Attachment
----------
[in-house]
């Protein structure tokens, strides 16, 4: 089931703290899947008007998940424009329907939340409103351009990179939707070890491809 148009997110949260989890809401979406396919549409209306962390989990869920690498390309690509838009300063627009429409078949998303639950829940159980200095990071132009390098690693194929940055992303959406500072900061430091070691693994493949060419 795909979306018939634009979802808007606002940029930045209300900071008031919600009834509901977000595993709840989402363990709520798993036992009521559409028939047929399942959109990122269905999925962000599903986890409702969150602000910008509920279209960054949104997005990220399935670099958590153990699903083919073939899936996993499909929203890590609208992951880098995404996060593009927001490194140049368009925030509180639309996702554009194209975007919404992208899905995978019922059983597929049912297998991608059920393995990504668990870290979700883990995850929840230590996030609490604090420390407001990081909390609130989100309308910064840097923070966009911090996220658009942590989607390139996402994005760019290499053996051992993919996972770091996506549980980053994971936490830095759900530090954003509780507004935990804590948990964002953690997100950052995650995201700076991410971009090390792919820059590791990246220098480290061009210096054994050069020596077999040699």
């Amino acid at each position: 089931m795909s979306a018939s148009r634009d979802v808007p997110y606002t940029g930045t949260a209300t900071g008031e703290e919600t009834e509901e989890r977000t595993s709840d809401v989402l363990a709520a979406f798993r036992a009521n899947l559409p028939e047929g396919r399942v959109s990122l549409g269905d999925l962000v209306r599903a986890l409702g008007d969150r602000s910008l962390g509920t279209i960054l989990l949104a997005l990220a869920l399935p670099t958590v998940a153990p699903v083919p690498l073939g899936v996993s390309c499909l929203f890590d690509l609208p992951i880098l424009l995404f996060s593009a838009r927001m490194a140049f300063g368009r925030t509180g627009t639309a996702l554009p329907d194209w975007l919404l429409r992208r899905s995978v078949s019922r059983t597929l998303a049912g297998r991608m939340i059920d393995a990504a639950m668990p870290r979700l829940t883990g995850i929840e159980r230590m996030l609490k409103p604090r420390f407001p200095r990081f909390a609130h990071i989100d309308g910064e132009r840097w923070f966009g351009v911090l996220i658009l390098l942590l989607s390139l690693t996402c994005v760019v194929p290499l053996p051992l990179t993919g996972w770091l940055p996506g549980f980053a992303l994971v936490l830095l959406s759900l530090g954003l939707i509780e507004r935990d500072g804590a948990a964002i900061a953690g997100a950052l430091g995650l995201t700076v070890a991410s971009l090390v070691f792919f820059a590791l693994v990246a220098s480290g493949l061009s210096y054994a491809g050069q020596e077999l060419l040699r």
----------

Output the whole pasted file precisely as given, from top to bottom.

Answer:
[in-house]
């Protein structure tokens, strides 16, 4: 089931703290899947008007998940424009329907939340409103351009990179939707070890491809 148009997110949260989890809401979406396919549409209306962390989990869920690498390309690509838009300063627009429409078949998303639950829940159980200095990071132009390098690693194929940055992303959406500072900061430091070691693994493949060419 795909979306018939634009979802808007606002940029930045209300900071008031919600009834509901977000595993709840989402363990709520798993036992009521559409028939047929399942959109990122269905999925962000599903986890409702969150602000910008509920279209960054949104997005990220399935670099958590153990699903083919073939899936996993499909929203890590609208992951880098995404996060593009927001490194140049368009925030509180639309996702554009194209975007919404992208899905995978019922059983597929049912297998991608059920393995990504668990870290979700883990995850929840230590996030609490604090420390407001990081909390609130989100309308910064840097923070966009911090996220658009942590989607390139996402994005760019290499053996051992993919996972770091996506549980980053994971936490830095759900530090954003509780507004935990804590948990964002953690997100950052995650995201700076991410971009090390792919820059590791990246220098480290061009210096054994050069020596077999040699």
């Amino acid at each position: 089931m795909s979306a018939s148009r634009d979802v808007p997110y606002t940029g930045t949260a209300t900071g008031e703290e919600t009834e509901e989890r977000t595993s709840d809401v989402l363990a709520a979406f798993r036992a009521n899947l559409p028939e047929g396919r399942v959109s990122l549409g269905d999925l962000v209306r599903a986890l409702g008007d969150r602000s910008l962390g509920t279209i960054l989990l949104a997005l990220a869920l399935p670099t958590v998940a153990p699903v083919p690498l073939g899936v996993s390309c499909l929203f890590d690509l609208p992951i880098l424009l995404f996060s593009a838009r927001m490194a140049f300063g368009r925030t509180g627009t639309a996702l554009p329907d194209w975007l919404l429409r992208r899905s995978v078949s019922r059983t597929l998303a049912g297998r991608m939340i059920d393995a990504a639950m668990p870290r979700l829940t883990g995850i929840e159980r230590m996030l609490k409103p604090r420390f407001p200095r990081f909390a609130h990071i989100d309308g910064e132009r840097w923070f966009g351009v911090l996220i658009l390098l942590l989607s390139l690693t996402c994005v760019v194929p290499l053996p051992l990179t993919g996972w770091l940055p996506g549980f980053a992303l994971v936490l830095l959406s759900l530090g954003l939707i509780e507004r935990d500072g804590a948990a964002i900061a953690g997100a950052l430091g995650l995201t700076v070890a991410s971009l090390v070691f792919f820059a590791l693994v990246a220098s480290g493949l061009s210096y054994a491809g050069q020596e077999l060419l040699r």